Alfred Nobel (1833-96) was a Swedish chemist who invented dynamite. During his lifetime, he made millions of dollars from the manufacture of high explosives. His inventions so magnified the killing power of weapons that some trace the history of modern warfare to him.
One morning in 1888, Nobel opened his newspaper only to find an article about his death! It was his brother who had died, however, and a careless editor had run the more famous Alfred's obituary. What a shock and revelation the experience proved to be! Alfred Nobel was afforded the opportunity to see himself through the eyes of his peers.
Much to his chagrin, the article about Nobel portrayed him as the Dynamite King and let him know that he would be remembered as a merchant of death who made a fortune by making war more destructive. His legacy to the world would be more efficient methods of killing people.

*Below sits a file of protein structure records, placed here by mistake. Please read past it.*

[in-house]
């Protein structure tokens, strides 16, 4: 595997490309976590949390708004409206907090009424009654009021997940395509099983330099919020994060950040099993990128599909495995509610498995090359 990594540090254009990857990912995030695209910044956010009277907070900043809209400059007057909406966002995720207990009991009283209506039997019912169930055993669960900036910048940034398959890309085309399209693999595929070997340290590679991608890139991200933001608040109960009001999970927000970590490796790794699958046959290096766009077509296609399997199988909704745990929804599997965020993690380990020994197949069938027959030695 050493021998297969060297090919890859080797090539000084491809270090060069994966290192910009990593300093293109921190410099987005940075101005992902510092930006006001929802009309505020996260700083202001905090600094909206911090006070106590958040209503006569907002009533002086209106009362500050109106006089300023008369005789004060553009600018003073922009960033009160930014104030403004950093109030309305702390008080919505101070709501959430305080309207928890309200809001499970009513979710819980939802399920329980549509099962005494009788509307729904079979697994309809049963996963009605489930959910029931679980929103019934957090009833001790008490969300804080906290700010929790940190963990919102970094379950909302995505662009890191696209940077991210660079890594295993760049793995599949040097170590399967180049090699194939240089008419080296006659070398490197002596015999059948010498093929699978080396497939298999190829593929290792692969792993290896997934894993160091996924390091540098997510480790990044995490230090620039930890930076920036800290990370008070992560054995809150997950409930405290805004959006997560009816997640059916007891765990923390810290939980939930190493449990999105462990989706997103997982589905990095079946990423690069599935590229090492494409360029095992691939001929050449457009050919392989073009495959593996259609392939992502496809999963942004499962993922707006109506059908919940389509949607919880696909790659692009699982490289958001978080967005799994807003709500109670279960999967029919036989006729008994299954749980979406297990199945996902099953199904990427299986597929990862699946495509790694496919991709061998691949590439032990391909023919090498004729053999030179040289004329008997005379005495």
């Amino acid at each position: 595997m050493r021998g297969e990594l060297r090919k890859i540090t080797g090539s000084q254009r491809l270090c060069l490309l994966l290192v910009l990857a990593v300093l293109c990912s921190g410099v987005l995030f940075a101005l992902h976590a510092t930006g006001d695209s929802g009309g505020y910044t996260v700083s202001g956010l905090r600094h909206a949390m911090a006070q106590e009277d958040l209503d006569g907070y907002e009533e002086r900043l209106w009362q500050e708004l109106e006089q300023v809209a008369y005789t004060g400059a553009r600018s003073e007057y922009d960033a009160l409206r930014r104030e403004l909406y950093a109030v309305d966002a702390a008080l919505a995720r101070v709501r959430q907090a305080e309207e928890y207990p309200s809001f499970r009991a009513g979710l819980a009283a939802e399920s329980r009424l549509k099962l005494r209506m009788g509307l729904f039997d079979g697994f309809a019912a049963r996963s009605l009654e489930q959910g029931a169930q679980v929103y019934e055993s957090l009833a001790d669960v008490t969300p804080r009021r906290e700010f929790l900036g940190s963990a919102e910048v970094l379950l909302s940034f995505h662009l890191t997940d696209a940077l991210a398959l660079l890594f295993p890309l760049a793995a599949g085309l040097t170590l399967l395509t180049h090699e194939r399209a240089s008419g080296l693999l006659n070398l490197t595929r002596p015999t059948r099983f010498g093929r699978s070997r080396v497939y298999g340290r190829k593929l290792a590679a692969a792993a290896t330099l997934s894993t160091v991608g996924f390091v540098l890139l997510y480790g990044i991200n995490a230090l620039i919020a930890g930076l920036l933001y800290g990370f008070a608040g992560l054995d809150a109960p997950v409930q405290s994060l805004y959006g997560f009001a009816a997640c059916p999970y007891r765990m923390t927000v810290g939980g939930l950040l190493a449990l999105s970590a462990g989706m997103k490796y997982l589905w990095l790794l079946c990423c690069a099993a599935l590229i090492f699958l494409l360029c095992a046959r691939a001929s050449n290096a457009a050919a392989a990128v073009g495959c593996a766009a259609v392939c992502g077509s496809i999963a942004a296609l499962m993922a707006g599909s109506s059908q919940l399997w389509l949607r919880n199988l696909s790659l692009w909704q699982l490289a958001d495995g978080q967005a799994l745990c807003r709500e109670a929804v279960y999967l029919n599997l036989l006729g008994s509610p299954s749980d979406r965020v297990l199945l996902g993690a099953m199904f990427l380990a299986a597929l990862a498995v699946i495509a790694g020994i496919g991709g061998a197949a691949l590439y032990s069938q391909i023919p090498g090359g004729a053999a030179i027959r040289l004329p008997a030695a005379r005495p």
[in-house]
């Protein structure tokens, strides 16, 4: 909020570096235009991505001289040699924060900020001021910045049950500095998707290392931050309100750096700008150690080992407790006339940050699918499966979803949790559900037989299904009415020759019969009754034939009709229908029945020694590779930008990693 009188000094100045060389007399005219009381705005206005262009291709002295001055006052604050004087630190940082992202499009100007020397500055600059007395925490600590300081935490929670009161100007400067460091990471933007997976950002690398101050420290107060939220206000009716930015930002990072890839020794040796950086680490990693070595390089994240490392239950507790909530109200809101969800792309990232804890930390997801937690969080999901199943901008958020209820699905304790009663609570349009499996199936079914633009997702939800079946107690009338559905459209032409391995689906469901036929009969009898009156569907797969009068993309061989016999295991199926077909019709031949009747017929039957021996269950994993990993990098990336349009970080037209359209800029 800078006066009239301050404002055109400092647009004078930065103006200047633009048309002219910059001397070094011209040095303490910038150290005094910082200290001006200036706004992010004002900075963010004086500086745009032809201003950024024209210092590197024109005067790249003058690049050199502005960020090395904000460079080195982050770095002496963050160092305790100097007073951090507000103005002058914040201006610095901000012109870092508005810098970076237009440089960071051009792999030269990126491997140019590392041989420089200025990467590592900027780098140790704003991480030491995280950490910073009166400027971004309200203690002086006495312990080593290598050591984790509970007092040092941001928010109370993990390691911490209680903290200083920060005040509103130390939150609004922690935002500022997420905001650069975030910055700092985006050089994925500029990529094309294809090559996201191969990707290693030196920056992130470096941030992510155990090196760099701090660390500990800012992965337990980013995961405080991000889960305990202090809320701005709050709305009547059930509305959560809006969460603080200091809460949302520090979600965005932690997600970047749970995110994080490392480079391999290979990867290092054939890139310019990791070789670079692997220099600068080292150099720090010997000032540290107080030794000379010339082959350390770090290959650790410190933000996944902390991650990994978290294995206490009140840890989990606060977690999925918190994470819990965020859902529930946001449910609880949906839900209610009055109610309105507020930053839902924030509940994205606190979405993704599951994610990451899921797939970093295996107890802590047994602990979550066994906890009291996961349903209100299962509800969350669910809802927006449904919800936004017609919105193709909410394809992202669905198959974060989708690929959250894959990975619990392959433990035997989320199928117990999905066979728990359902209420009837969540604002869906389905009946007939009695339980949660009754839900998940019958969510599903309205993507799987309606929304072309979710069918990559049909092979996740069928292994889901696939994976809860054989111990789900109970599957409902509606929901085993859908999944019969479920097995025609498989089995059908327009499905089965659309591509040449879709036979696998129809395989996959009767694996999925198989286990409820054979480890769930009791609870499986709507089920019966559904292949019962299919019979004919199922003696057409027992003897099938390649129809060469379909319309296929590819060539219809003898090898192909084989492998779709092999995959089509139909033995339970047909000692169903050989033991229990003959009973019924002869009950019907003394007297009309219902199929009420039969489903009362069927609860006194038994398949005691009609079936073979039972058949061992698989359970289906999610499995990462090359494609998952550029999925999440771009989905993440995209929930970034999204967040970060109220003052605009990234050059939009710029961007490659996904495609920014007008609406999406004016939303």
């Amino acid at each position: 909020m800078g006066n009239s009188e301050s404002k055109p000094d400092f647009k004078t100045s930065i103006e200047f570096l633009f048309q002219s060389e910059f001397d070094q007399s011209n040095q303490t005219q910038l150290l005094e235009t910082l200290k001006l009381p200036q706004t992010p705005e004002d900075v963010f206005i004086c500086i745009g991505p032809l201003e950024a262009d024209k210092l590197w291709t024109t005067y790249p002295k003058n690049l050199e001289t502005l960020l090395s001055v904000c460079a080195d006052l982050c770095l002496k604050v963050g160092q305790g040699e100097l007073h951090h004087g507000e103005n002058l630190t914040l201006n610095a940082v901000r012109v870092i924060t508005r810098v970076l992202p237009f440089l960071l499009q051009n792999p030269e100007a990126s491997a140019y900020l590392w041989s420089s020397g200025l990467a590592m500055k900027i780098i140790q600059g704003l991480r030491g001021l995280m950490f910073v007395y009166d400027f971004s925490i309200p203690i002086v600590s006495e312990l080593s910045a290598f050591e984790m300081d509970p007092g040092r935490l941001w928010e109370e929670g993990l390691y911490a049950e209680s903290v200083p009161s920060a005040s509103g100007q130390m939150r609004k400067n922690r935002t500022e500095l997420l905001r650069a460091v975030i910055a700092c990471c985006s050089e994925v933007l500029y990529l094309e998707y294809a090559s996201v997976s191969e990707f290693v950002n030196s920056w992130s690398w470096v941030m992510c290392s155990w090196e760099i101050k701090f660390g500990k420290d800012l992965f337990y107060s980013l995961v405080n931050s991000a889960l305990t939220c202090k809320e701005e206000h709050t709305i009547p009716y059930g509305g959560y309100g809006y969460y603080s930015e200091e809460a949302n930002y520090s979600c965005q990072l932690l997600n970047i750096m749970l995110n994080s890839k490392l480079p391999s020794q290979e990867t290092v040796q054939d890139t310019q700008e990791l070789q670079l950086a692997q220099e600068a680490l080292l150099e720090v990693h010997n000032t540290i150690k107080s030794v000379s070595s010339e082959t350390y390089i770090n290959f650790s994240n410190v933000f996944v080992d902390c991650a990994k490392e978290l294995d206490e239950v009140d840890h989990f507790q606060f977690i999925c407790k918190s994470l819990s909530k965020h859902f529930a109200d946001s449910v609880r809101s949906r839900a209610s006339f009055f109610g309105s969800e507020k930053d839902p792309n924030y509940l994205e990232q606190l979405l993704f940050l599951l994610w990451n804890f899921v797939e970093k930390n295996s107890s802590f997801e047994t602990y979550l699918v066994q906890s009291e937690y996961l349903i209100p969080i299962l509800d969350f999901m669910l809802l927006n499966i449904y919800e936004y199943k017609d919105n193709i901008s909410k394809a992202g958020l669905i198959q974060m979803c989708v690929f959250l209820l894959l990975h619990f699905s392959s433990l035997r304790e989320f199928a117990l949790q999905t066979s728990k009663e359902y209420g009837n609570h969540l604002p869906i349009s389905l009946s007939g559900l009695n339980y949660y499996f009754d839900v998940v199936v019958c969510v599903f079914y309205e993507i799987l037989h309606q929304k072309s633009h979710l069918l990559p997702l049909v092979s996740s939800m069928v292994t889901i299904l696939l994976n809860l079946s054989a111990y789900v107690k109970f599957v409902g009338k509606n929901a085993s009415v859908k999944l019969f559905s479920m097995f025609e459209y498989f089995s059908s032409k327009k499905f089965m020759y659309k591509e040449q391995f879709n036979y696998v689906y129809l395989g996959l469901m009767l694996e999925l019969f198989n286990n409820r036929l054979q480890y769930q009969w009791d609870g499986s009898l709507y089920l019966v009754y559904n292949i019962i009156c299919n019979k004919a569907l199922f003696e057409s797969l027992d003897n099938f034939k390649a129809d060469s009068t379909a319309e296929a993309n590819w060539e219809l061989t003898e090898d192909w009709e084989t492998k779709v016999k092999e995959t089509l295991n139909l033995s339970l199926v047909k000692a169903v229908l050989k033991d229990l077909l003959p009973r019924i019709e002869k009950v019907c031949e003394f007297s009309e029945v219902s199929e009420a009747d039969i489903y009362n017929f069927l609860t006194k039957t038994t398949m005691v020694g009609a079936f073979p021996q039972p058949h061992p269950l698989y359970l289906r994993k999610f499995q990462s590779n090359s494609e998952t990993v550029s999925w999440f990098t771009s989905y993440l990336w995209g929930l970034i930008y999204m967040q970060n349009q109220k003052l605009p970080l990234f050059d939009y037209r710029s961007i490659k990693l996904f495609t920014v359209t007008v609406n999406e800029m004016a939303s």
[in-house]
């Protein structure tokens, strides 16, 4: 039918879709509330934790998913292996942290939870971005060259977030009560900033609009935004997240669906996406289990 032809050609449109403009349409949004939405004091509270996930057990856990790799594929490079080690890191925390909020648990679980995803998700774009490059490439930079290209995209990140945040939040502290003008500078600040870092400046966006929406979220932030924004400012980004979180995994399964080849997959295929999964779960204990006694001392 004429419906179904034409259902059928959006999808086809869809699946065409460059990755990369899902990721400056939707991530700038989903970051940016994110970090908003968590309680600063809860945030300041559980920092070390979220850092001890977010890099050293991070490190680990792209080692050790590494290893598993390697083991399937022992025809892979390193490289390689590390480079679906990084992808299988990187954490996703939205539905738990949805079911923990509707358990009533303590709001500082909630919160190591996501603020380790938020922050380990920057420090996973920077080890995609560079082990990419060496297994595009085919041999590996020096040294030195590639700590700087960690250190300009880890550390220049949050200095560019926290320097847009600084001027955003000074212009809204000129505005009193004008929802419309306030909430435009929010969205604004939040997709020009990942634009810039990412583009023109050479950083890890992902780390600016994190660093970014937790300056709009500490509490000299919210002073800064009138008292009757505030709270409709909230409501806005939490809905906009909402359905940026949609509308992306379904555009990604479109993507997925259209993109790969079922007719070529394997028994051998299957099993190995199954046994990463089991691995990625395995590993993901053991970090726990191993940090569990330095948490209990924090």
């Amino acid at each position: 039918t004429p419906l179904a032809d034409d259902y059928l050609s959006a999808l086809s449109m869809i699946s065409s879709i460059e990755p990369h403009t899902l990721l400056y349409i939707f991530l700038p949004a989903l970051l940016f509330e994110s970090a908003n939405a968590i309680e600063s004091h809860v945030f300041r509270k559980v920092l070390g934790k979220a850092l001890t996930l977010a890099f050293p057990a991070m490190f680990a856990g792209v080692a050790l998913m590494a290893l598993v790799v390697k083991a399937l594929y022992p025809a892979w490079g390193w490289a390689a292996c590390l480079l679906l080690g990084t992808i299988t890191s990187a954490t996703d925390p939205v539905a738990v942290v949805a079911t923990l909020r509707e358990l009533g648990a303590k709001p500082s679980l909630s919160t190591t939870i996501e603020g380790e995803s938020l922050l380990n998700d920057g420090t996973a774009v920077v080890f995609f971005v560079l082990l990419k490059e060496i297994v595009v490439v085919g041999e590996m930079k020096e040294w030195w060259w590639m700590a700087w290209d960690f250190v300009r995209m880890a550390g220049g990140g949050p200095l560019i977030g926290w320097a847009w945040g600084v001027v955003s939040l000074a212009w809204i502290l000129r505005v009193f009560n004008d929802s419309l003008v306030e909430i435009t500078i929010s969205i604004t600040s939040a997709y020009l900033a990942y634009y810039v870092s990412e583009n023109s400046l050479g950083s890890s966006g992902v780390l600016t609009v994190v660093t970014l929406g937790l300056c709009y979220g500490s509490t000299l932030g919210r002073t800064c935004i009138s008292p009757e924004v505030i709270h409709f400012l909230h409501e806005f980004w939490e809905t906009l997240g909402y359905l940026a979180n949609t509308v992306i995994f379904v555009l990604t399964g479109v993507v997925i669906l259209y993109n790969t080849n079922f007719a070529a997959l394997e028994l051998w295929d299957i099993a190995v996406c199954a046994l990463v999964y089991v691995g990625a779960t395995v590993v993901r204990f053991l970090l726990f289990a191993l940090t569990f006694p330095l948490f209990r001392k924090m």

Dismayed over such a prospect, Alfred Nobel determined to do something about it. Under the conditions of his will, he left more than $9 million to found five prizes to be distributed yearly in equal parts to those who were judged to have contributed most to helping mankind. Thus did the man who invented dynamite forever link his name to the cause of peace.
How will people remember you? As someone who loved his company and did things with his family, or vice versa? As a person of integrity? As one whose genuine faith produced the good fruit of Christian behaviour?
As with Alfred Nobel, you can choose how you will be remembered.
The FAX of Life
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The Nugget: Published three times a week, this newsletter features inspirational devotionals and mini-sermons dedicated to drawing mankind closer to each other and to Christ.